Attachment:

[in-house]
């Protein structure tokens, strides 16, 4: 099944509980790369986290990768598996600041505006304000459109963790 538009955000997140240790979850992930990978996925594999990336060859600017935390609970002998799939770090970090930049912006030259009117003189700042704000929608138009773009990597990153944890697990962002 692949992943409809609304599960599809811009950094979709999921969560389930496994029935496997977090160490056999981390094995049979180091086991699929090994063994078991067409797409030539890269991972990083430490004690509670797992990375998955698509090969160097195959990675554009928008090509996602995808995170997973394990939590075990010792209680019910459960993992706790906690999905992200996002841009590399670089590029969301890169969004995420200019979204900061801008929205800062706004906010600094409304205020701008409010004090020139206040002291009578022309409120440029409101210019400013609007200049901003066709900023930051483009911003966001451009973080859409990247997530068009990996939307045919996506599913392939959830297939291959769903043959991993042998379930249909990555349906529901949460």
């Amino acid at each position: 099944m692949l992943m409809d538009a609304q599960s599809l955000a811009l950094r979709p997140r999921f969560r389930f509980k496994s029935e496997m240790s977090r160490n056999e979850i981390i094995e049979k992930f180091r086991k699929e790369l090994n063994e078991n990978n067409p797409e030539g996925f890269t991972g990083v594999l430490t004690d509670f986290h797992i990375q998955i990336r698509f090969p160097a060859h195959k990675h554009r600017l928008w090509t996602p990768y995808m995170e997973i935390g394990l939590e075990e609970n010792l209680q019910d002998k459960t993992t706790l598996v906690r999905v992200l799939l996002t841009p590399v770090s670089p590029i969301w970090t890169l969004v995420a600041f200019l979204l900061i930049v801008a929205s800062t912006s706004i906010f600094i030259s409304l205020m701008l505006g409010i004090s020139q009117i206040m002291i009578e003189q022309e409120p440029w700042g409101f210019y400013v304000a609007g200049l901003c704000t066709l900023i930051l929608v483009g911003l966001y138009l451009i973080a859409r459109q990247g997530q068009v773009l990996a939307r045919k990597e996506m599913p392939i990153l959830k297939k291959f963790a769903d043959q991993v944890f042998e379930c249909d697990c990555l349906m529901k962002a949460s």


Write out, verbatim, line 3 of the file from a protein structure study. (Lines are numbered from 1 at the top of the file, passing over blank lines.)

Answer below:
């Amino acid at each position: 099944m692949l992943m409809d538009a609304q599960s599809l955000a811009l950094r979709p997140r999921f969560r389930f509980k496994s029935e496997m240790s977090r160490n056999e979850i981390i094995e049979k992930f180091r086991k699929e790369l090994n063994e078991n990978n067409p797409e030539g996925f890269t991972g990083v594999l430490t004690d509670f986290h797992i990375q998955i990336r698509f090969p160097a060859h195959k990675h554009r600017l928008w090509t996602p990768y995808m995170e997973i935390g394990l939590e075990e609970n010792l209680q019910d002998k459960t993992t706790l598996v906690r999905v992200l799939l996002t841009p590399v770090s670089p590029i969301w970090t890169l969004v995420a600041f200019l979204l900061i930049v801008a929205s800062t912006s706004i906010f600094i030259s409304l205020m701008l505006g409010i004090s020139q009117i206040m002291i009578e003189q022309e409120p440029w700042g409101f210019y400013v304000a609007g200049l901003c704000t066709l900023i930051l929608v483009g911003l966001y138009l451009i973080a859409r459109q990247g997530q068009v773009l990996a939307r045919k990597e996506m599913p392939i990153l959830k297939k291959f963790a769903d043959q991993v944890f042998e379930c249909d697990c990555l349906m529901k962002a949460s």